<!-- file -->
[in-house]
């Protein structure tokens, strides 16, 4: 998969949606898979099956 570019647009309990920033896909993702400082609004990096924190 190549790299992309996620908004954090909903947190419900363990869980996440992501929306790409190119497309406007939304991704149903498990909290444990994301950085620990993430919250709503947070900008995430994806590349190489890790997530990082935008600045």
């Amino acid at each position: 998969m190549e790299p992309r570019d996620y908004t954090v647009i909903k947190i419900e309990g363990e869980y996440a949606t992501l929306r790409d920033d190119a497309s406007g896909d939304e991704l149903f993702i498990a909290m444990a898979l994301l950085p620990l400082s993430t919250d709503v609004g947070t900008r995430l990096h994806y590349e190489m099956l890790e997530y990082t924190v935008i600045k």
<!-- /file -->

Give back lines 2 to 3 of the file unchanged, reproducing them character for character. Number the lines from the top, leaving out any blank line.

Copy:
């Protein structure tokens, strides 16, 4: 998969949606898979099956 570019647009309990920033896909993702400082609004990096924190 190549790299992309996620908004954090909903947190419900363990869980996440992501929306790409190119497309406007939304991704149903498990909290444990994301950085620990993430919250709503947070900008995430994806590349190489890790997530990082935008600045």
């Amino acid at each position: 998969m190549e790299p992309r570019d996620y908004t954090v647009i909903k947190i419900e309990g363990e869980y996440a949606t992501l929306r790409d920033d190119a497309s406007g896909d939304e991704l149903f993702i498990a909290m444990a898979l994301l950085p620990l400082s993430t919250d709503v609004g947070t900008r995430l990096h994806y590349e190489m099956l890790e997530y990082t924190v935008i600045k």